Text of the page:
If your “thing” is something like that, today I invite you to post your question as a comment here on my blog, and if I know the answer, I’ll post a reply with it. Someone else might beat me to it (it’s a work-day for me, so I’ll be pretty busy), but I’ll be checking in quite a bit during the day, and if I can help open a new door, or a new feature, or just make something easier for you today, I’ll do my best (by the way; this offer’s only good today; Tuesday, July 14th).

Don’t forget; don’t ask big broad questions, like “What’s your workflow for portraiture?” or any question that starts with “Is there a way to write a script that….” But if you’ve got something like, “Is there a way to keep the White Balance tool from snapping back to it’s holder each time I use it? (another question from the past few workshops), then I’ll try and tackle those (by the way—there is; just click on the White Balance tool, then in the Toolbar below the main Preview area in the center of the screen, turn off the checkbox for “Auto Dismiss” as seen below).

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I’m back from four days on the Island of St. Lucia in the Caribbean, as the Guest Speaker at Joe McNally’s Off Camera Flash workshop. The workshop was an even more amazing experience than I had expected, and I learned a lot more than just photography.

This week, I’m going to share some different things I learned as an instructor, as a student, as a guest in a very special resort (more on this in a moment), as a businessman, as a husband, a father, and as a photographer (it’s amazing what you can absorb in just four days).

It’ll probably make a separate post each day this week to share these lessons, and I’ll weave my stories in alongside some of the other important things happening in this; the week leading up to my Worldwide Photo Walk on Saturday. But as I’m sitting here on the five-hour flight from St. Lucia to Atlanta, (and then a short hop home to Tampa), all this stuff is swirling around in my head, and I’ve got to get it down on paper (even if it’s not really paper).

First, we’ll start with the shot up top. I arrived after the workshop was already underway, and after checking in at the resort, I headed down to the beach to catch Joe’s sunset shoot at the beach.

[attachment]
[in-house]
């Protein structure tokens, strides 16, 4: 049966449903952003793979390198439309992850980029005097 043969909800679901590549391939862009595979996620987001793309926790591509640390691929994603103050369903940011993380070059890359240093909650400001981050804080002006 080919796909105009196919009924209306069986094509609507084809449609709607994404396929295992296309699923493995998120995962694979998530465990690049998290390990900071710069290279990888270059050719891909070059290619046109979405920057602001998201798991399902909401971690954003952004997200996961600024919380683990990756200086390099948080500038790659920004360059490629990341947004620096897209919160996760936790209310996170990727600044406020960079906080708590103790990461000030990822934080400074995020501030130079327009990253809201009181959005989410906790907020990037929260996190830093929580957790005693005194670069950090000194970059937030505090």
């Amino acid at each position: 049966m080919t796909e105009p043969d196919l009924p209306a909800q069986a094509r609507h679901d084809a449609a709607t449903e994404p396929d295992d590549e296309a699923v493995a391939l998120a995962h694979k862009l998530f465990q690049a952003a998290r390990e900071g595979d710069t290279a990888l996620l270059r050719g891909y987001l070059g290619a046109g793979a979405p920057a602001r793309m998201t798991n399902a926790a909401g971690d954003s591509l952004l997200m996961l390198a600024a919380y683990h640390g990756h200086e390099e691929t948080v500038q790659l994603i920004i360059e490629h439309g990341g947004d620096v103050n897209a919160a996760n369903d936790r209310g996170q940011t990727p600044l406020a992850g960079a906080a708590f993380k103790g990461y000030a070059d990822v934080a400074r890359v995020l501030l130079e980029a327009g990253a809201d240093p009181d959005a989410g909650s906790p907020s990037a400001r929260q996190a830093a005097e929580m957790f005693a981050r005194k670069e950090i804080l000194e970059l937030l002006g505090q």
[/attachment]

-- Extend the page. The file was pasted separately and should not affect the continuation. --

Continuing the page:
When I got there I high-fived my assistant Brad Moore, who was already there assisting on the shoot, and then watched as Joe waded offshore with a local scuba diver to do a portrait, along with his assistant Drew holding a large Elinchrom Rotalux softbox with flashhead attached, as one of the students (A great guy from Texas named Clint) held the small Elinchrom Ranger Quadra battery pack and cables (more on this later in the week, when I post a video we did here in the studio on the Quadra).

It was just a one-light shoot, using a single studio light on location, but man did Joe make that one light sing! Check out the final image on Joe’s blog (here’s the link).

More Proof it’s a Small World
The next morning, we headed into the small town of Soufriere, so we could do some street shooting. After wandering the streets for an hour or so, we met up with our guide from the hotel, and he mentioned that there was a fire station nearby if we wanted to drop by and see if they’d let us shoot their trucks, so we headed over there.

A student from our group got about 100 yards ahead of us, and got to the station first. A fireman was standing outside, and he saw the photographer’s Canon camera and said, “Hey, I’m a photographer. I’ve got a Canon DSLR, too!” They started chatting and the fireman asked the student, “Hey, do you read Scott Kelby’s blog?” (I kid you not!). The student tells the fireman that I’m actually part of the group, and of course, he thinks the guy is pulling his leg until McNally and I come around the corner 30-seconds later.

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The firefighter’s name is Garvey Charlemagne (that’s a portrait I took of Garvey above), and he’s an avid photographer, and just a wonderfully gracious, kind, and incredibly patient guy as he let the class make portraits of him, in full gear, for around an hour, and it was Caribbean island-hot down there (that’s real sweat, in other words).

Although my blog connection to Garvey might have gotten our foot in the door at the fire station, watching Joe work in this environment was a master class unto itself. Joe just has a way of ingratiating himself in any situation, and within minutes these firefighters, were rolling out the red carpet to do anything Joe needed to “get the shot.”

He had them do everything from move firetrucks, to dress up in full gear, to doing group shots with the entire department (including the Captain in his full parade best), to pulling out all sorts of gear, posing in different locations—you name it. They were so taken with Joe, and he worked the scene like such a pro, that everybody, firefighters included, had a blast.